So far, we have shown how to relate entities to form a graph. To go beyond the pure graph and fill the model with some content, we need to be able to relate entities with values (attributes) as well. A value is a sequence of bytes which is given meaning through its type. A sequence of bytes can be hashed to give us a uniform reference to any value [2].

We go back to the persons and photos, and decide that a person should have a name encoded in utf8 (text/plain) and that a photo should be associated with a jpeg file (image/jpeg). A SHA256 hash in hex format is 64 characters long.

CREATE TABLE name11 (a uuid, h char(64));
CREATE TABLE image11 (a uuid, h char(64));

CREATE TABLE text_plain01 (h char(64));
CREATE TABLE image_jpeg01 (h char(64));

Still, we have no actual values in the model, just references to them. This is solved by adding a relation between the hash and the value.

CREATE TABLE text_value (h char(64), v text);
CREATE TABLE binary_value (h char(64), v bytea);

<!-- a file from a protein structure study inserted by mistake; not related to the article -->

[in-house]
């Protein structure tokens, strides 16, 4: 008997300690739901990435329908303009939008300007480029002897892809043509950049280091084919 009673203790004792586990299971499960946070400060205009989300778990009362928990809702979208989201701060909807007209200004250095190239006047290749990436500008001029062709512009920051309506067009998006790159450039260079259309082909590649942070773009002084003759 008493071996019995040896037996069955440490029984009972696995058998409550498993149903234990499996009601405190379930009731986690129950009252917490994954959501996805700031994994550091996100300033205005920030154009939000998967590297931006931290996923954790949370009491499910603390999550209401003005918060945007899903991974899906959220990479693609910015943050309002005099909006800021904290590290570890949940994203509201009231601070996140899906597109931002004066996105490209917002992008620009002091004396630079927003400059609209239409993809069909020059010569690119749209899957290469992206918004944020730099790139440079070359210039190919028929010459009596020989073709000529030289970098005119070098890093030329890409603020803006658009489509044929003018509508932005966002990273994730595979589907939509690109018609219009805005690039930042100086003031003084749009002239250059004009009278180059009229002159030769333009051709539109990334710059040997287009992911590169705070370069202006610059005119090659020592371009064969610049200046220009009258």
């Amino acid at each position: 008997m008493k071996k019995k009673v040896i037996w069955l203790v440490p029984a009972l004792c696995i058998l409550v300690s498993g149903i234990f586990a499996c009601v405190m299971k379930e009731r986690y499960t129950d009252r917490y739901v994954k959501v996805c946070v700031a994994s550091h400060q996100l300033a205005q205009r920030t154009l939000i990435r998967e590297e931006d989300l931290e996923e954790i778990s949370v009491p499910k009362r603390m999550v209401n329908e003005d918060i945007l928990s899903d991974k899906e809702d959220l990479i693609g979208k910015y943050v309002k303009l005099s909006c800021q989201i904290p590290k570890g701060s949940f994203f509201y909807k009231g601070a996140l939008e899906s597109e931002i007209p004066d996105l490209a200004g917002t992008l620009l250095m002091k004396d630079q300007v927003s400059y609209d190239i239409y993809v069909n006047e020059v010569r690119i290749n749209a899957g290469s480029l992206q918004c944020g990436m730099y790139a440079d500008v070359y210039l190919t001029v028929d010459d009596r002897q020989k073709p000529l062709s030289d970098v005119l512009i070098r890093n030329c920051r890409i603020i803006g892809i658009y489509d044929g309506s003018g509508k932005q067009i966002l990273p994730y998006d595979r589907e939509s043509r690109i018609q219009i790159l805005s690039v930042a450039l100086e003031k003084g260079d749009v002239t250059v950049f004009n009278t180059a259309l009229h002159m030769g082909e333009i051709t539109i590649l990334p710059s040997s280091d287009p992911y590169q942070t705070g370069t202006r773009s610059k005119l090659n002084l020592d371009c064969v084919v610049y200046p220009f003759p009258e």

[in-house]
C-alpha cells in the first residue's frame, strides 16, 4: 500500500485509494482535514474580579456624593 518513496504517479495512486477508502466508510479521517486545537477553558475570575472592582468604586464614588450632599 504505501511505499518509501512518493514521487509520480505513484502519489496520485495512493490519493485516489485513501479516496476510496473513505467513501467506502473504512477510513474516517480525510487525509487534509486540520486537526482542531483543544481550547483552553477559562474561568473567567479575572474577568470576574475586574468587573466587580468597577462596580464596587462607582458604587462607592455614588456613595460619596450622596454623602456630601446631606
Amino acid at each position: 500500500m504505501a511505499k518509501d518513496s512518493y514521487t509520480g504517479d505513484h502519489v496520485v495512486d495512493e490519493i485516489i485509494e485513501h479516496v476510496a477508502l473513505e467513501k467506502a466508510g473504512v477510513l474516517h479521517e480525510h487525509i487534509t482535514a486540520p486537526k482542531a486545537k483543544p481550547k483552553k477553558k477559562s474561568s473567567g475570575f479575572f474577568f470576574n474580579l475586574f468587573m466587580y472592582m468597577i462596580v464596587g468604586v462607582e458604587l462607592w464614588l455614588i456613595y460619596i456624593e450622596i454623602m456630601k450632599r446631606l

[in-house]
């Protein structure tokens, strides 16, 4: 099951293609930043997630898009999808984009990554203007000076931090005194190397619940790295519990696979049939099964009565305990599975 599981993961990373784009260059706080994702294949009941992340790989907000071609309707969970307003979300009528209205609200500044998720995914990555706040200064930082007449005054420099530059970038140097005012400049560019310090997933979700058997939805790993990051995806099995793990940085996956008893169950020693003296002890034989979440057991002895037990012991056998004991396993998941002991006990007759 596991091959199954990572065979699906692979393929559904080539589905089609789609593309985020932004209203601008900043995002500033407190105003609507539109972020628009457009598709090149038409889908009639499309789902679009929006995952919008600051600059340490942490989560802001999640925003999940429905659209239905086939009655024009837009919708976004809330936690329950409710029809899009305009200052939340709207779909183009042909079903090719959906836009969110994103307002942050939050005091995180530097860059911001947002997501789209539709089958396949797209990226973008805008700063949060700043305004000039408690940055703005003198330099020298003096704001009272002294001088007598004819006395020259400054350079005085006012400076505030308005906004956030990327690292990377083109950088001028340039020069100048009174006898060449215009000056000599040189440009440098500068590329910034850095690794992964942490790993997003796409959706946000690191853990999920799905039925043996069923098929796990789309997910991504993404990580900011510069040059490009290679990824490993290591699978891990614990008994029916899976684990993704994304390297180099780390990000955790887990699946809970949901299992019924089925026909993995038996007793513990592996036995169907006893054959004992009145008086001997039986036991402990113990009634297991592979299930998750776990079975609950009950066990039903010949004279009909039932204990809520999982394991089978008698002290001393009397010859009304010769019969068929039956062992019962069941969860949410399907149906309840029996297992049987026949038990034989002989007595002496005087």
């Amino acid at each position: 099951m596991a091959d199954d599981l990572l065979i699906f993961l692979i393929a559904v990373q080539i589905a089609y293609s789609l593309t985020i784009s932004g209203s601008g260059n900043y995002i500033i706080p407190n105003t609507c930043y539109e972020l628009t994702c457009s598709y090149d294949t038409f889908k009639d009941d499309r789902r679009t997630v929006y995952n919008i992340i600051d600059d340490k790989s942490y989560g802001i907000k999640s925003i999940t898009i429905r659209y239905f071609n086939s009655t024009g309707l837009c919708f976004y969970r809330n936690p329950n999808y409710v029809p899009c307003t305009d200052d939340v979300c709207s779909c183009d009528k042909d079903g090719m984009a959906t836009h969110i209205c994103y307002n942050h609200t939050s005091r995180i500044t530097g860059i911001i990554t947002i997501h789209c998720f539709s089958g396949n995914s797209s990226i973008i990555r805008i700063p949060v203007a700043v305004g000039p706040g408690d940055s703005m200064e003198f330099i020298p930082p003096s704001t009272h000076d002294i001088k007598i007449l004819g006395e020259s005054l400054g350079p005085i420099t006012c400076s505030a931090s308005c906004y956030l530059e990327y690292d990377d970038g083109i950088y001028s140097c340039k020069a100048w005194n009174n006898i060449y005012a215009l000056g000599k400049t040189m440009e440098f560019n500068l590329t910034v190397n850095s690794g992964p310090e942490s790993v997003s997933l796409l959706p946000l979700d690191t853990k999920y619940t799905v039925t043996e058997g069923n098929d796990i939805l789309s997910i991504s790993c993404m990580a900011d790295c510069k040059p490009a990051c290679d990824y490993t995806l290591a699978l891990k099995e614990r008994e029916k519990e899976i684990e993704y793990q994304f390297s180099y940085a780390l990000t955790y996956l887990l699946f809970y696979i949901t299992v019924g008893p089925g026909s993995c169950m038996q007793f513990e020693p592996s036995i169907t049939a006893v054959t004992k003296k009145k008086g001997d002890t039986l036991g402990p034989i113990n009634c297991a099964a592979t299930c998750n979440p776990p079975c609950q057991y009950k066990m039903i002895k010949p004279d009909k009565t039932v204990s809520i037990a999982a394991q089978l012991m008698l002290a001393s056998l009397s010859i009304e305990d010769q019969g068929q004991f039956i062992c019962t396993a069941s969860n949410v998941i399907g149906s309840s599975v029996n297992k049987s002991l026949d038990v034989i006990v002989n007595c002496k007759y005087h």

There will be one value relation for each native database type we want to use.

Large binary data may not be suitable to store in the database. It can also be more practical to fetch an image or document from a simple web server instead of the database. It depends on the system architecture. For these values, we introduce a relation to associate the value with an URL. The URL is itself a value with type text/plain.

CREATE TABLE location02 (h char(64), i char(64));

The mapping of mime types to database types and whether values of a certain type are stored in the database or not is knowledge that needs to be shared among the various parts in the system that interacts with the relational model.